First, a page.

There are successful, influential and inspirational Data Scientists, and then there’s Eugene Dubossarsky!
The Data Science community is incredibly lucky to have him share his wisdom and insights, distilled from over a decade in the field.
His responses are invaluable, and you’re guaranteed to learn from, and be inspired by, this interview:
You’ve been running the highly successful Presciient training business for a decade now (teaching R, Introduction to Data Science, Machine Learning etc in face-to-face workshops), have recently started a new consultancy Advantage Data, are Chief Data Scientist for the global analytics consultancy AlphaZetta, and are involved in other ventures. What are some of the motivations and inspirations that drive your success?
I have a two year old. Do you know how expensive daycare, nappies and “Peppa Pig” merchandise are these days? More seriously – some of these things are in their early days. Let’s assess success in three years or so. I can however tell you that when an opportunity comes to work with great people who energise me, be supported in the things I find tedious, or am just not so good at, and I am able to concentrate on what I am good at: how can I say no ?
With regard to the training: I love finding simple, intuitive explanations for complex things, and sharing them with others. I also like to see people grow and flourish, and get a buzz when it is partly due to my help. So training was a natural fit.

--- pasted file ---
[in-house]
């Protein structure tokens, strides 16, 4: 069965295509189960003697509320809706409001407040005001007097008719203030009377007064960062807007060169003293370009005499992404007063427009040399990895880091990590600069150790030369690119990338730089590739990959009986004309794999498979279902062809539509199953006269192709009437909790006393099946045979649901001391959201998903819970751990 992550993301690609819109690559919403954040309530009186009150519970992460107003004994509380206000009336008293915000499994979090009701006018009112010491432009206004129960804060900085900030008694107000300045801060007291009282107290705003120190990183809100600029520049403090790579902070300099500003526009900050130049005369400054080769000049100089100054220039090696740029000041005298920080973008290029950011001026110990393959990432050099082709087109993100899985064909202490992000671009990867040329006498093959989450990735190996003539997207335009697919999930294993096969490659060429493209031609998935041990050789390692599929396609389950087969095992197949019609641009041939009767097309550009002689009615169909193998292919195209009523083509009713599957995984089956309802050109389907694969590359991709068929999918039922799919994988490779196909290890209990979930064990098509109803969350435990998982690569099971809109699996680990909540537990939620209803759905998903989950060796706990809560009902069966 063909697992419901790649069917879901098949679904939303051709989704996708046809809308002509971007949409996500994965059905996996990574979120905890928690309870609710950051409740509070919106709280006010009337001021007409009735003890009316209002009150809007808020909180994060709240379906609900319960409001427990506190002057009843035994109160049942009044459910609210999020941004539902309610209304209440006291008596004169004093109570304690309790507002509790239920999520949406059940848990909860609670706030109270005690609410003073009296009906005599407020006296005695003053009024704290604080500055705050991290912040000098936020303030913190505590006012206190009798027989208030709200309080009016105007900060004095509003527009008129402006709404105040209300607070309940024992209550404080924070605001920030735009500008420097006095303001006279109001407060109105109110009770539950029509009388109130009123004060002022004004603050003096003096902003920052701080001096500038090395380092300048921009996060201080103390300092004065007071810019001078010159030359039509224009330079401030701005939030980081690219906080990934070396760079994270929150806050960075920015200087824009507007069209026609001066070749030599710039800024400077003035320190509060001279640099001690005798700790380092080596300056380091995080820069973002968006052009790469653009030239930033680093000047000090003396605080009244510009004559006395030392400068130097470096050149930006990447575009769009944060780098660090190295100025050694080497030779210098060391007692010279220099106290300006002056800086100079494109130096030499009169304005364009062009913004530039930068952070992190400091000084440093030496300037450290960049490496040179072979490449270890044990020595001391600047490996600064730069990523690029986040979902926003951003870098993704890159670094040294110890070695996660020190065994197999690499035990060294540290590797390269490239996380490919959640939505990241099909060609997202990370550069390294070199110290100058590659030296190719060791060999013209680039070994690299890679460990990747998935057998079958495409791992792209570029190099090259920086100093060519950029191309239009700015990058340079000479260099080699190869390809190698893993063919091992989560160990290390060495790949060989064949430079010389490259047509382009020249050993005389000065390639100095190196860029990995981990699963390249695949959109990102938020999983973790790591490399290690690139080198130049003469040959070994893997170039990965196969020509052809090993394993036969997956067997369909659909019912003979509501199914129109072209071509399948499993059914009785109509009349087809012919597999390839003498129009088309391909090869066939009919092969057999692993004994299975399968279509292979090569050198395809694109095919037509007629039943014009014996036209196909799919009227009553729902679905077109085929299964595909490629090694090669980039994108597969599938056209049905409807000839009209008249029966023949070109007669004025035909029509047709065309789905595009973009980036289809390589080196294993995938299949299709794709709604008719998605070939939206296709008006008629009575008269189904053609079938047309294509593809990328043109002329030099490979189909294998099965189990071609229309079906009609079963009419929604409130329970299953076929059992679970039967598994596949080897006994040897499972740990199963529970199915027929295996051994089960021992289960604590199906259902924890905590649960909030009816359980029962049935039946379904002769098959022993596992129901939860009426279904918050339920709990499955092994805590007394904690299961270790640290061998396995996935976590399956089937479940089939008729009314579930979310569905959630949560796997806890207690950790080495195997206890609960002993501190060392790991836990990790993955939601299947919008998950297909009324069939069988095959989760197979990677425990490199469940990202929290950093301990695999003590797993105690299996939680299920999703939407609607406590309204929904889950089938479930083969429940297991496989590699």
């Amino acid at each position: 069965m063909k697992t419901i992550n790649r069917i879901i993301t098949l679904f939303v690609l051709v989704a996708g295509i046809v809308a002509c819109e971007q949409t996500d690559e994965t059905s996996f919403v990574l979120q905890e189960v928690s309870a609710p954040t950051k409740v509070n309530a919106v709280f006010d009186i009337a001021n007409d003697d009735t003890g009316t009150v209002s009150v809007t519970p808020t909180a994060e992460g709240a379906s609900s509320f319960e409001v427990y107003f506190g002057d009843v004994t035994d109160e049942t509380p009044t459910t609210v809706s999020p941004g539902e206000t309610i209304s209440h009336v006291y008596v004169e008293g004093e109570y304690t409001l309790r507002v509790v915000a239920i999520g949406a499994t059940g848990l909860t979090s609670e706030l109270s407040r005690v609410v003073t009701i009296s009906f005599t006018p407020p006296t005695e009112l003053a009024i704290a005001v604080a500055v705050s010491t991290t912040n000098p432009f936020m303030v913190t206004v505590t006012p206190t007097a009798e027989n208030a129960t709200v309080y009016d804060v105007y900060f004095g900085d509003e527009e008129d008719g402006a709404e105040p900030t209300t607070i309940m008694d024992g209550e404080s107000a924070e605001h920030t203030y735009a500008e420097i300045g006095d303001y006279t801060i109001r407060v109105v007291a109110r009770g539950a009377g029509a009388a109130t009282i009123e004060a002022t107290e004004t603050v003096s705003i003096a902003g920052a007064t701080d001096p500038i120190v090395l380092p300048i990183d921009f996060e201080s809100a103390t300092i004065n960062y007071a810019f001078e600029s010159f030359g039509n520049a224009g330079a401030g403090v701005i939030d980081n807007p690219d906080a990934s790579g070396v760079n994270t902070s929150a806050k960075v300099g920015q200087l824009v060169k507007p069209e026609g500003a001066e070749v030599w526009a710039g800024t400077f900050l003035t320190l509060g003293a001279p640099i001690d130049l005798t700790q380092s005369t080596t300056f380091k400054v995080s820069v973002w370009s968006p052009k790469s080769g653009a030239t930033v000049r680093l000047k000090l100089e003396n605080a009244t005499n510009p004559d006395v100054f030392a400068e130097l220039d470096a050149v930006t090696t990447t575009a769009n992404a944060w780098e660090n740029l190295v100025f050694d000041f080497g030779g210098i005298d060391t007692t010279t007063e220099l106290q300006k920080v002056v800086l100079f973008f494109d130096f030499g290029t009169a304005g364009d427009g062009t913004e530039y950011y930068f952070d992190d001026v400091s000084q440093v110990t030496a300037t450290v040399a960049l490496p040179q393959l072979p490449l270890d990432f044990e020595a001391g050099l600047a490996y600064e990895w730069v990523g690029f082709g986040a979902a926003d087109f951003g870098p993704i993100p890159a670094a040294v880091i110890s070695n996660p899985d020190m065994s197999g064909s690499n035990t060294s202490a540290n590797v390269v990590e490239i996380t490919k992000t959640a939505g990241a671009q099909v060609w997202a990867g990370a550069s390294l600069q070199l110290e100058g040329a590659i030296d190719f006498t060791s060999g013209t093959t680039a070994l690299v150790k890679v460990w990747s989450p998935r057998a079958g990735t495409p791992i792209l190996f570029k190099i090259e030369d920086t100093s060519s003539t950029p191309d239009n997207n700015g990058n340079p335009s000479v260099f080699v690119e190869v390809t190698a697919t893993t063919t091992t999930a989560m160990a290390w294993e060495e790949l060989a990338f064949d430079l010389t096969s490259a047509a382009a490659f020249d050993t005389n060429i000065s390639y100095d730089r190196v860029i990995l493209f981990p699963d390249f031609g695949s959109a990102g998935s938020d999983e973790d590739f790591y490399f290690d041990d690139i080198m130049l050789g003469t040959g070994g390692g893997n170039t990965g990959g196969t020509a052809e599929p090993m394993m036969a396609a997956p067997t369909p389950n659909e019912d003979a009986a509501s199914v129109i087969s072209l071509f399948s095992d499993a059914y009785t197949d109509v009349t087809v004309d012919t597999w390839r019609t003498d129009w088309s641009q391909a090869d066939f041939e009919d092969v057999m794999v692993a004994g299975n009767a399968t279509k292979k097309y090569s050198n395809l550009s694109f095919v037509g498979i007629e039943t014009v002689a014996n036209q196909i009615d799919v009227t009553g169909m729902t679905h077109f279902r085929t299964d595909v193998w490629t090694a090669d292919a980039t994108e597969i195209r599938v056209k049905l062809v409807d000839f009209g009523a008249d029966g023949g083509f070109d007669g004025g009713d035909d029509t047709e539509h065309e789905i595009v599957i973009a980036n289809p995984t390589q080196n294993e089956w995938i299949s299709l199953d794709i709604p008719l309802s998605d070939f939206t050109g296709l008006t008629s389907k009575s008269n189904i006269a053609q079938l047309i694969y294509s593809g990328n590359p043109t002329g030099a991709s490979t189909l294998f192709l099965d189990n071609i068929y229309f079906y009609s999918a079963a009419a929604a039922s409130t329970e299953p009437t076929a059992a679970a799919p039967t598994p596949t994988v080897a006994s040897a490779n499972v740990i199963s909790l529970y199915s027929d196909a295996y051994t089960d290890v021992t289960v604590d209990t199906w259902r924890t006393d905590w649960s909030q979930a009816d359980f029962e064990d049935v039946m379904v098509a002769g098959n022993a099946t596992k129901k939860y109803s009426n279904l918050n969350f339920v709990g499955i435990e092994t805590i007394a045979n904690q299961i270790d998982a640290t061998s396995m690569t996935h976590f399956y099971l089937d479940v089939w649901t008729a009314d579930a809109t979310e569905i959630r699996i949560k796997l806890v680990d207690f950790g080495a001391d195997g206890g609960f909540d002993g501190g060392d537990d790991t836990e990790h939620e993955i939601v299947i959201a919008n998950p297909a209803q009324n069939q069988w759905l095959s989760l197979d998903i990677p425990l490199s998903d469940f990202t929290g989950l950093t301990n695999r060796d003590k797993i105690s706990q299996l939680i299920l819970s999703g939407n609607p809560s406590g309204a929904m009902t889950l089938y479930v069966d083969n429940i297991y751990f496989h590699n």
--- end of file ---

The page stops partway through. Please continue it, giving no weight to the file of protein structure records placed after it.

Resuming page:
The combination is simple: do what you love, what you are good at, and what there is demand for. And do it with people that support, energise and inspire you. Not easy to find, but worth taking years to look for.
You were doing Data Science before some aspiring and junior Data Scientist were born and when R was known as S! Over the course of your amazing career, how have you seen the field change, and what coming changes should we be prepared for?
You’re asking me to read the tea leaves. All I can say is… Be prepared for change. Be prepared to be uncomfortable. Be prepared to give up notions of “career path”, job security and a life plan. Stay curious, embrace uncertainty and wander (semi- !) aimlessly into as many new experiences as possible.
There are any number of social, economic, technological changes happening RIGHT NOW. Everyone from your grandparents down has grown up in a rapidly accelerating social experiment.
So I don’t know what changes will happen and when. That’s the nature of the beast.
I can however tell you what I am preparing for:
- Economic changes making all but the best data scientists obsolete, but the best ones more in demand than ever;
- A world where value matters, and budgets are not there for spending (actually repeating the last point in a different way);
- A data science ecosystem with intelligent, demanding use of data science by organisations (repeating myself a second time!);
- Quantum computing and quantum machine learning;
- A freelance model of work, where the value is measured in dollars (or some other KPI) rather than hours, and everyone is independent. Hello AlphaZetta;
- A global model of consulting: I want 2/3 of my clients / customers to be from outside Australia, ideally from outside the English-speaking world. We’re getting there;